Secrecy aside – there are many good reasons for nonresident aliens to invest in the USA

I discussed this in a recent podcast …

John Richardson – Follow me on Twitter @Expatriationlaw

Thoughts on the @ADCSovereignty #FATCA Trial 1: 2015 interview with @AliBrunet underscores which people are primarily affected by FATCA in Canada

What the Canada U.S. FATCA IGA is NOT about

Canada’s FATCA IGA is NOT about information exchange. The United States does NOT exchange information under the FATCA IGAs.

Canada’s FATCA IGA is not about residency. After all the purpose of FATCA is to transfer information from a country where the person DOES actually reside (and is a tax resident) to a country where the person does NOT actually reside (but is deemed to be a tax resident).

What the Canada U.S. FATCA IGA IS about

Canada’s FATCA IGA IS about the Government of Canada surrendering its citizens to the United States (effectively stripping them of their rights as Canadian citizens).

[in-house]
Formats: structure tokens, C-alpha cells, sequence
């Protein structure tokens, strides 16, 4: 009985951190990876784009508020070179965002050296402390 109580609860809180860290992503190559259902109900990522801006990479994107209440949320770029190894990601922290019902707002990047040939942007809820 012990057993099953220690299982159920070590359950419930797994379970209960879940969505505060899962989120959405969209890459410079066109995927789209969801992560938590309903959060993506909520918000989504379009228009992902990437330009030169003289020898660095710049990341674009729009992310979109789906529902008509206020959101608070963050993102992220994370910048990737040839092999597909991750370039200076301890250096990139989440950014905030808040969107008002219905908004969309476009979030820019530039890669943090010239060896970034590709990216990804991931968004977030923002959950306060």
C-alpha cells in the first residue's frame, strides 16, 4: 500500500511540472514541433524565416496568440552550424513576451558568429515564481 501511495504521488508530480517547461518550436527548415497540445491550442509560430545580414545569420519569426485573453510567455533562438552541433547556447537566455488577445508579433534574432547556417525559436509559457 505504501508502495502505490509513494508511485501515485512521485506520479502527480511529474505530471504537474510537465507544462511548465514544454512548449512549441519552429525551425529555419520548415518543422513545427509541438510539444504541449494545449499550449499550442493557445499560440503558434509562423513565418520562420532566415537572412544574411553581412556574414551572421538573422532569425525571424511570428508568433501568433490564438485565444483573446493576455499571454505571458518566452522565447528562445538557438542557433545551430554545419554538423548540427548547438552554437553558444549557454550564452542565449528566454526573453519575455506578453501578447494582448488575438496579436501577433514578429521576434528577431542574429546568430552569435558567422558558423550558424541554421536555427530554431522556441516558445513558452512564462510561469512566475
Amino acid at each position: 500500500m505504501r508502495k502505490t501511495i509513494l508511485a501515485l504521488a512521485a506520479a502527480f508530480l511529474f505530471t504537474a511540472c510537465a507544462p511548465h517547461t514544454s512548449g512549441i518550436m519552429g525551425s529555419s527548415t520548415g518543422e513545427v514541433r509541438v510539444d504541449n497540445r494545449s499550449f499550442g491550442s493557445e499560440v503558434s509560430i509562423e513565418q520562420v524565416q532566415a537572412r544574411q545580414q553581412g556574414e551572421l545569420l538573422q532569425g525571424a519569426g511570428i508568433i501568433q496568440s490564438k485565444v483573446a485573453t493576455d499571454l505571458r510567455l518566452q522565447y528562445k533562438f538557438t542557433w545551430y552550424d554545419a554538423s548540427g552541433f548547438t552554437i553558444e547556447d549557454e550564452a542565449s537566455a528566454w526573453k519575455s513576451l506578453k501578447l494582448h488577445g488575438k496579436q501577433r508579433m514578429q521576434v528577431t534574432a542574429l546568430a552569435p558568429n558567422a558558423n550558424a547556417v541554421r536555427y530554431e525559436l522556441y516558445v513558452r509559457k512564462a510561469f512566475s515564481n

Canada’s FATCA IGA is about assisting the United States in imposing worldwide taxation on Canadian citizens who actually live in Canada, are tax residents of Canada and pay full taxes in Canada. Transition Tax anyone? Do you feel GILTI today? What were you thinking by buying that Canadian mutual fund in Canada?
Canada’s FATCA IGA is NOTHING like the OECD Common Reporting Standard. In simple terms, under the CRS information is transferred from a country where the person does NOT live to a country where he does live.

Yes, Canada’s lawyers spent the week of January 28, 2019 to February 1, 2019:

1. Denying each of these obvious points; and
2. Arguing that Canada that Canada has a constitutional right to betray its citizens by turning them over to the United States.

Post 1 – February 17, 2019:

The U.S. claim of lifetime tax jurisdiction based ONLY on the fact of having been born in the United States

This is based on a post from March of 2015 which was about the number of so called “Accidental Americans” in the Eastern Townships of Quebec.

Let’s start by listening to the CBC interview with Ali Brunette.

Question:

Do these life long residents of the Quebec Eastern Townships (great ski country) seem like U.S. tax evaders to you?